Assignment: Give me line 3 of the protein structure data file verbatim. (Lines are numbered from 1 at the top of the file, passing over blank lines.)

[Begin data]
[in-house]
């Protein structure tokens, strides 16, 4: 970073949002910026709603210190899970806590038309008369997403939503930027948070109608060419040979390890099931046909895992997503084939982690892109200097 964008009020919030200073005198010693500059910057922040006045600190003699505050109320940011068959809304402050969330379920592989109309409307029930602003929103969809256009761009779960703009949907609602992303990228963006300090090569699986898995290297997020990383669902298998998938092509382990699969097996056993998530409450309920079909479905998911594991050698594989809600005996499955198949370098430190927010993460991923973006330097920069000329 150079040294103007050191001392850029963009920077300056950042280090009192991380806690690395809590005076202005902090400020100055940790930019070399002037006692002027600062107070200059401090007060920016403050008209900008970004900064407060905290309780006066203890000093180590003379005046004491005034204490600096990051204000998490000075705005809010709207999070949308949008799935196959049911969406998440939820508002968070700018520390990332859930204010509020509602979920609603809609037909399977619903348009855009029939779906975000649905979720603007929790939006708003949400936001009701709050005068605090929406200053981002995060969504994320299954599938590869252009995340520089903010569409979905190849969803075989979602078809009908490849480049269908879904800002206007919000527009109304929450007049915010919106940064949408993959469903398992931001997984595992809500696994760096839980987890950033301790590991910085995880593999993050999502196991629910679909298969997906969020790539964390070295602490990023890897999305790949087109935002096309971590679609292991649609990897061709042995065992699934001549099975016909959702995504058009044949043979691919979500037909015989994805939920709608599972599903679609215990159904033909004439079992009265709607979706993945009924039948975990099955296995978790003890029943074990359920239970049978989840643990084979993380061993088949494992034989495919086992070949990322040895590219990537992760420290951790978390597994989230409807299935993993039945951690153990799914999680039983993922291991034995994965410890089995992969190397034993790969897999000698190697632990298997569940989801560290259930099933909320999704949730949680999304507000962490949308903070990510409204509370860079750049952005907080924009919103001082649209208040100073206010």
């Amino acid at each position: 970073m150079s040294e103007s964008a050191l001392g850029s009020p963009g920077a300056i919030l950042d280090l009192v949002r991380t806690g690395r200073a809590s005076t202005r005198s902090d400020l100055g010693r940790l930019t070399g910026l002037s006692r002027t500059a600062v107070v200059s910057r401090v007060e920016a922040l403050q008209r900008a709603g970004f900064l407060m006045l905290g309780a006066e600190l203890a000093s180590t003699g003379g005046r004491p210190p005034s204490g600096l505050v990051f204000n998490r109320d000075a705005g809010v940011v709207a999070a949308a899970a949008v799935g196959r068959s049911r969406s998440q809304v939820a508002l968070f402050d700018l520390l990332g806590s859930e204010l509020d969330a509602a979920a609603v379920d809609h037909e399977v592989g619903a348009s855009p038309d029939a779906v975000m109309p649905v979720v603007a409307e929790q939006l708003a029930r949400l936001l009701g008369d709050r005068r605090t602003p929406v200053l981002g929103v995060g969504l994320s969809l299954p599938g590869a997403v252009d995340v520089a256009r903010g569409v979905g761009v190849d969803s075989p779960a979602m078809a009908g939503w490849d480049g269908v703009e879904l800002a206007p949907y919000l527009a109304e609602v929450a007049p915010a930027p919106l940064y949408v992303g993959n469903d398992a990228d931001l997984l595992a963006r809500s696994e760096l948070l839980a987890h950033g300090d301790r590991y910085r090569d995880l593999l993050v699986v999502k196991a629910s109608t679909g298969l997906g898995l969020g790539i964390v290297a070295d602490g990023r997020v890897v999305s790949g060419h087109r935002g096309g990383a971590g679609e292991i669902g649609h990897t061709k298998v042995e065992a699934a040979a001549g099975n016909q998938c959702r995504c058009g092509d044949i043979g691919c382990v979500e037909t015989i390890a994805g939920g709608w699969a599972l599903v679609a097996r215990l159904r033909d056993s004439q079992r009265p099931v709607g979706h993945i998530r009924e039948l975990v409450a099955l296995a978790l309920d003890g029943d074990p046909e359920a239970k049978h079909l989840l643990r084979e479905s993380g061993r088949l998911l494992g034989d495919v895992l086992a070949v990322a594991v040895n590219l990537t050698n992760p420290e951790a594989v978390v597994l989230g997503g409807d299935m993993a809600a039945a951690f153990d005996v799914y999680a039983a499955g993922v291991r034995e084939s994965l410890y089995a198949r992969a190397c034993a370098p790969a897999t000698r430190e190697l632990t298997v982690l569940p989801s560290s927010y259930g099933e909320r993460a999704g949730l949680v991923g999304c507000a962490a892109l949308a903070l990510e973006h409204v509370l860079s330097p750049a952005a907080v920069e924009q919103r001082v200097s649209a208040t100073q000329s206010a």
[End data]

């Amino acid at each position: 970073m150079s040294e103007s964008a050191l001392g850029s009020p963009g920077a300056i919030l950042d280090l009192v949002r991380t806690g690395r200073a809590s005076t202005r005198s902090d400020l100055g010693r940790l930019t070399g910026l002037s006692r002027t500059a600062v107070v200059s910057r401090v007060e920016a922040l403050q008209r900008a709603g970004f900064l407060m006045l905290g309780a006066e600190l203890a000093s180590t003699g003379g005046r004491p210190p005034s204490g600096l505050v990051f204000n998490r109320d000075a705005g809010v940011v709207a999070a949308a899970a949008v799935g196959r068959s049911r969406s998440q809304v939820a508002l968070f402050d700018l520390l990332g806590s859930e204010l509020d969330a509602a979920a609603v379920d809609h037909e399977v592989g619903a348009s855009p038309d029939a779906v975000m109309p649905v979720v603007a409307e929790q939006l708003a029930r949400l936001l009701g008369d709050r005068r605090t602003p929406v200053l981002g929103v995060g969504l994320s969809l299954p599938g590869a997403v252009d995340v520089a256009r903010g569409v979905g761009v190849d969803s075989p779960a979602m078809a009908g939503w490849d480049g269908v703009e879904l800002a206007p949907y919000l527009a109304e609602v929450a007049p915010a930027p919106l940064y949408v992303g993959n469903d398992a990228d931001l997984l595992a963006r809500s696994e760096l948070l839980a987890h950033g300090d301790r590991y910085r090569d995880l593999l993050v699986v999502k196991a629910s109608t679909g298969l997906g898995l969020g790539i964390v290297a070295d602490g990023r997020v890897v999305s790949g060419h087109r935002g096309g990383a971590g679609e292991i669902g649609h990897t061709k298998v042995e065992a699934a040979a001549g099975n016909q998938c959702r995504c058009g092509d044949i043979g691919c382990v979500e037909t015989i390890a994805g939920g709608w699969a599972l599903v679609a097996r215990l159904r033909d056993s004439q079992r009265p099931v709607g979706h993945i998530r009924e039948l975990v409450a099955l296995a978790l309920d003890g029943d074990p046909e359920a239970k049978h079909l989840l643990r084979e479905s993380g061993r088949l998911l494992g034989d495919v895992l086992a070949v990322a594991v040895n590219l990537t050698n992760p420290e951790a594989v978390v597994l989230g997503g409807d299935m993993a809600a039945a951690f153990d005996v799914y999680a039983a499955g993922v291991r034995e084939s994965l410890y089995a198949r992969a190397c034993a370098p790969a897999t000698r430190e190697l632990t298997v982690l569940p989801s560290s927010y259930g099933e909320r993460a999704g949730l949680v991923g999304c507000a962490a892109l949308a903070l990510e973006h409204v509370l860079s330097p750049a952005a907080v920069e924009q919103r001082v200097s649209a208040t100073q000329s206010a």